The National Council for the Regulation of the Audiovisual (CNRA), the institution mandated to ensure compliance of the public media during the election campaigns for instance on November 28, 2018, organised a day of sensitisation and knowledge sharing for journalists.
Social media and the threat of a possible Ban
Social media has no doubt become a positive enabler of public discourse around the elections. Citizens, activists, political parties in these spaces are interacting, sharing information, providing feedback and engaging in political debates. It has also provided a safe space for people to vent their frustrations and anger at either the incumbent, opposition or other candidates ahead of the polls.
There are concerns however that public discourse in social media at this time, is characterised by somewhat excessive use of indecent language – verbal attacks, insults and more vitriolic discourse–among activists and actors, a trend that must be checked.
Senegal’s National Assembly on November 28, 2018 passed into law a new controversial draft bill on electronic communications which has been denounced by many consumer organisations and internet users. They bemoan the law gives the government power to control free speech and introduces restriction of mobile telecommunications applications. Article 27 of the law, for instance, reads:
“The regulatory authority can authorize or enforce any data management measure it deems necessary to notably preserve competition in the electronic telecommunications sector and ensure the impartial treatment of similar services.”
The government communications have presented the new law as an instrument to fight against abuses on the Internet, “fake news” and misinformation. The Minister of Communication, Abdoulaye Bibi Baldé, has maintained the law is innocuous and only suffers a problem of interpretation, but a group of consumer organisations in a press statement is reported to have labelled the law a “freedom-destroying law”.
“It allows the post and telecommunications authority and operators the possibility to block, slow down, filter, tax or monitor access to WhatsApp and other online applications to preserve mobile telephony operators’ interests,” the group’s statement said.
The Senegalese Association of ICT Users (ASUTIC) have also labelled the law a legal framework the government has set up to censor the internet ahead of the February 2019 elections.
“From now on, the transparency of the presidential election is threatened and the Internet becomes a political weapon at the service of the authorities. All in danger, political opponents, civil society organizations, whistle-blowers, journalists, etc.,” a statement by the ASUTIC lamented.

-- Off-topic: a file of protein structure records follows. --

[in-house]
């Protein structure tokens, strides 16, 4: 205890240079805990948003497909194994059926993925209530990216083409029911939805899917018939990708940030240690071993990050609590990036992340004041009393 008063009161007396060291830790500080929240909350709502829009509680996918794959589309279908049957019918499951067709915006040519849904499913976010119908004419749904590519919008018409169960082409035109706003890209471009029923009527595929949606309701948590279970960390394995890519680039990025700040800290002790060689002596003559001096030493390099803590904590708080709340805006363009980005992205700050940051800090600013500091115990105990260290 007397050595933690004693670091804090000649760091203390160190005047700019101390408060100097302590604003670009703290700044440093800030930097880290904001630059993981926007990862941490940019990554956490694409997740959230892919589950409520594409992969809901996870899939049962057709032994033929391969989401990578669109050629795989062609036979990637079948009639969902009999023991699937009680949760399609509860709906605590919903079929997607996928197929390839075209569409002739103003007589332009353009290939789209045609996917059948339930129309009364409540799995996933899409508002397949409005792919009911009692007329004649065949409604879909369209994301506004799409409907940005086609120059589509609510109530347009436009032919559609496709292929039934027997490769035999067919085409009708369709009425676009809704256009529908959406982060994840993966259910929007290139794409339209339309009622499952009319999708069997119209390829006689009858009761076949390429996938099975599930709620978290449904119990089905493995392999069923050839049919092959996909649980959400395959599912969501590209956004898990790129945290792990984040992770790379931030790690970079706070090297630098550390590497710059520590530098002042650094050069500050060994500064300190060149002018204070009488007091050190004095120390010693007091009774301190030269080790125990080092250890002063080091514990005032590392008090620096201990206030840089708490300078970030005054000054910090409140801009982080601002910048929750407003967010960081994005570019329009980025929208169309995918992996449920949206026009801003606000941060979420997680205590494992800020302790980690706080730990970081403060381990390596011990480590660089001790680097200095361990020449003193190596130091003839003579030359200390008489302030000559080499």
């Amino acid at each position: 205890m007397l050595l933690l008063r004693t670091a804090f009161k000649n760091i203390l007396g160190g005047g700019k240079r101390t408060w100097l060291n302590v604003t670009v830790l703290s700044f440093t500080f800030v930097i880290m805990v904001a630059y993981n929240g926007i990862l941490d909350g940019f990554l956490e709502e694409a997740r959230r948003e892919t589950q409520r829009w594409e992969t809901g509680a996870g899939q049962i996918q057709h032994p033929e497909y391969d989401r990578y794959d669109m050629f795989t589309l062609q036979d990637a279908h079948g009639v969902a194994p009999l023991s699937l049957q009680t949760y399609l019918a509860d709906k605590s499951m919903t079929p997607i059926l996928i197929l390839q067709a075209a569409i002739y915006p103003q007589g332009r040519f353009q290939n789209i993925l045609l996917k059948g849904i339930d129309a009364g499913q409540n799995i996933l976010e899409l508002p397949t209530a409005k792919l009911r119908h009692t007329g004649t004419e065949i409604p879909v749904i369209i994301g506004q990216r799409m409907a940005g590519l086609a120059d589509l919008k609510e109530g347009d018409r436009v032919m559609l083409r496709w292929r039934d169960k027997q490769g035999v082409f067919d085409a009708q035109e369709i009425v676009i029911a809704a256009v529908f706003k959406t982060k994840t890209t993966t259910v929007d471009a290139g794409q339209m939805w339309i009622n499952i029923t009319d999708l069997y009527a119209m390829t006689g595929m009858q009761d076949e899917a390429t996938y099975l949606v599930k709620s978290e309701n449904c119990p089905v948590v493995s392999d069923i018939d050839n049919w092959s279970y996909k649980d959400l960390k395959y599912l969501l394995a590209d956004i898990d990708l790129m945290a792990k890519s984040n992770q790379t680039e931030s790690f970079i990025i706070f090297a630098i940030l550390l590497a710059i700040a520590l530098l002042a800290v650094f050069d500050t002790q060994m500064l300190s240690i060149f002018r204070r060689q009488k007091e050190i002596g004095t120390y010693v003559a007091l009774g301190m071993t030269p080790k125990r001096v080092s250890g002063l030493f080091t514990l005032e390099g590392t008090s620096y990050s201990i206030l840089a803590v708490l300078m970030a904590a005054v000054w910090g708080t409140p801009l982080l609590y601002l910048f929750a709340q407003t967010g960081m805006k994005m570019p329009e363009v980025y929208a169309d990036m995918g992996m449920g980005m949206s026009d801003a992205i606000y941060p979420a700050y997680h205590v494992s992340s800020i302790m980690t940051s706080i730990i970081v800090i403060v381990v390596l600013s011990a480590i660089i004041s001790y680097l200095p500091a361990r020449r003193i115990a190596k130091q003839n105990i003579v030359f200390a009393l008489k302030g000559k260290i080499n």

So will social media be banned ahead or during the 2019 elections? We can only wait and see.
Free Expression Violation
Owing to protests by citizens on the new electoral code, the government banned protests or any form of collective action against the law in the capital city. There have been many cases of brutal force used by the police to disperse opposition leaders and heads of civil society organisations in protests, amidst arrests and detentions.
Indeed an opposition leader, Barthelemy Dias, was recently sentenced to six months in prison with a charge of contempt because he questioned a court ruling in relation to the jailing of Khalifa Sall, the Mayor of Dakar and President Macky Sall’s foremost contender in the upcoming elections.
These present a very worrying situation of free expression setbacks that can further offset agitations and violent protests during the elections.
Media Capacity Building
Even though public discourse on the mainstream media is characterised by moderate indecent language use, there still exist an urgent need to build the capacity of journalists especially on electoral laws and processes to curb issues of misinformation that can result in very dire consequences.
The media also need to be trained particularly on peace journalism because of the widespread protests that have already preceded the elections. Likewise, citizens must also be sensitised on civil rights and peaceful actions, and conducts during and after the elections.
Intervention by Press Freedom and Human Rights Organisations
Elections in Africa often present opportunities for governments to violate freedom of expression of citizens, specifically internet/digital rights. The possibility is more obvious in Senegal giving that the government already has the legal tool to ensure an enforcement. Also, elections also call into light the safety of journalists. In a heightened atmosphere sometimes characterised with agitations and disappointments, journalists who are reporting the news can become the object of violent attacks.
Press freedom, media development, civic participation and human right organisations must step in therefore to provide support to Senegal’s media and citizens whilst keeping the government in check to ensure a successful elections.